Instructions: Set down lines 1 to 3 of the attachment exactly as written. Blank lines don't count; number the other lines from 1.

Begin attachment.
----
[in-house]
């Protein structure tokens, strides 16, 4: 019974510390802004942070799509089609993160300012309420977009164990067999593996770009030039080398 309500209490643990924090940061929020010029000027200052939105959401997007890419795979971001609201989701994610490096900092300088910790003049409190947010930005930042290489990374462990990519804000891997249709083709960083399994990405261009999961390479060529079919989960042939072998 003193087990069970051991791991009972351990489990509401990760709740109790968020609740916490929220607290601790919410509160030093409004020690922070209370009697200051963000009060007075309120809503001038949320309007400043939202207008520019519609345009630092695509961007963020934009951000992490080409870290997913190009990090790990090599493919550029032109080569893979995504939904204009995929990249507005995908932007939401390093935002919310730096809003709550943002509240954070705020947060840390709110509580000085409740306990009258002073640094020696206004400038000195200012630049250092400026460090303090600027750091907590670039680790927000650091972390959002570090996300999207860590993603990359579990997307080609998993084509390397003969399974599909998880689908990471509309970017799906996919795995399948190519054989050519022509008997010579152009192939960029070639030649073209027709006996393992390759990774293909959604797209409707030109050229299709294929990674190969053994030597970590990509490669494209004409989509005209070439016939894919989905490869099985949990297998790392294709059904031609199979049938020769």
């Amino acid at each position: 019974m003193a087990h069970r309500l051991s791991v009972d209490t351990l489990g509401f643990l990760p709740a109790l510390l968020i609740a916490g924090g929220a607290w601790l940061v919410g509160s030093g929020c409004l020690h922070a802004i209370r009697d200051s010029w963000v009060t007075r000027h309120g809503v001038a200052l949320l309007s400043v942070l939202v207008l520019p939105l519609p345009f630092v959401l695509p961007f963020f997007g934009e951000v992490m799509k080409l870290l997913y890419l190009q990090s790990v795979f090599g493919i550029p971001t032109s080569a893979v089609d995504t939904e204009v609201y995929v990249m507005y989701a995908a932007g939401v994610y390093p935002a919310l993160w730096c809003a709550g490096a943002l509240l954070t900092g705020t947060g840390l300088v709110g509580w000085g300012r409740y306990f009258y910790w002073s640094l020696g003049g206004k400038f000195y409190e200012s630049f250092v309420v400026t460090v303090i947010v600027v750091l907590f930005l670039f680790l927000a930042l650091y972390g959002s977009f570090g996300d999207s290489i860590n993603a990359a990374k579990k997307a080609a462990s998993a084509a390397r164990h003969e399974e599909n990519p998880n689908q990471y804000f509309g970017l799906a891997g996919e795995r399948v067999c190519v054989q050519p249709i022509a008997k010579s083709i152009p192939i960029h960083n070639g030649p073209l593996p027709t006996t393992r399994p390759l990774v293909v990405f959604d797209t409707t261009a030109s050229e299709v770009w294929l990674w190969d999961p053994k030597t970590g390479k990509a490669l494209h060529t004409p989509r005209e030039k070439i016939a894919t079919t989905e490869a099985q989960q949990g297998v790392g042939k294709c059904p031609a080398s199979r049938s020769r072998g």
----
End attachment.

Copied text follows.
[in-house]
């Protein structure tokens, strides 16, 4: 019974510390802004942070799509089609993160300012309420977009164990067999593996770009030039080398 309500209490643990924090940061929020010029000027200052939105959401997007890419795979971001609201989701994610490096900092300088910790003049409190947010930005930042290489990374462990990519804000891997249709083709960083399994990405261009999961390479060529079919989960042939072998 003193087990069970051991791991009972351990489990509401990760709740109790968020609740916490929220607290601790919410509160030093409004020690922070209370009697200051963000009060007075309120809503001038949320309007400043939202207008520019519609345009630092695509961007963020934009951000992490080409870290997913190009990090790990090599493919550029032109080569893979995504939904204009995929990249507005995908932007939401390093935002919310730096809003709550943002509240954070705020947060840390709110509580000085409740306990009258002073640094020696206004400038000195200012630049250092400026460090303090600027750091907590670039680790927000650091972390959002570090996300999207860590993603990359579990997307080609998993084509390397003969399974599909998880689908990471509309970017799906996919795995399948190519054989050519022509008997010579152009192939960029070639030649073209027709006996393992390759990774293909959604797209409707030109050229299709294929990674190969053994030597970590990509490669494209004409989509005209070439016939894919989905490869099985949990297998790392294709059904031609199979049938020769």
């Amino acid at each position: 019974m003193a087990h069970r309500l051991s791991v009972d209490t351990l489990g509401f643990l990760p709740a109790l510390l968020i609740a916490g924090g929220a607290w601790l940061v919410g509160s030093g929020c409004l020690h922070a802004i209370r009697d200051s010029w963000v009060t007075r000027h309120g809503v001038a200052l949320l309007s400043v942070l939202v207008l520019p939105l519609p345009f630092v959401l695509p961007f963020f997007g934009e951000v992490m799509k080409l870290l997913y890419l190009q990090s790990v795979f090599g493919i550029p971001t032109s080569a893979v089609d995504t939904e204009v609201y995929v990249m507005y989701a995908a932007g939401v994610y390093p935002a919310l993160w730096c809003a709550g490096a943002l509240l954070t900092g705020t947060g840390l300088v709110g509580w000085g300012r409740y306990f009258y910790w002073s640094l020696g003049g206004k400038f000195y409190e200012s630049f250092v309420v400026t460090v303090i947010v600027v750091l907590f930005l670039f680790l927000a930042l650091y972390g959002s977009f570090g996300d999207s290489i860590n993603a990359a990374k579990k997307a080609a462990s998993a084509a390397r164990h003969e399974e599909n990519p998880n689908q990471y804000f509309g970017l799906a891997g996919e795995r399948v067999c190519v054989q050519p249709i022509a008997k010579s083709i152009p192939i960029h960083n070639g030649p073209l593996p027709t006996t393992r399994p390759l990774v293909v990405f959604d797209t409707t261009a030109s050229e299709v770009w294929l990674w190969d999961p053994k030597t970590g390479k990509a490669l494209h060529t004409p989509r005209e030039k070439i016939a894919t079919t989905e490869a099985q989960q949990g297998v790392g042939k294709c059904p031609a080398s199979r049938s020769r072998g």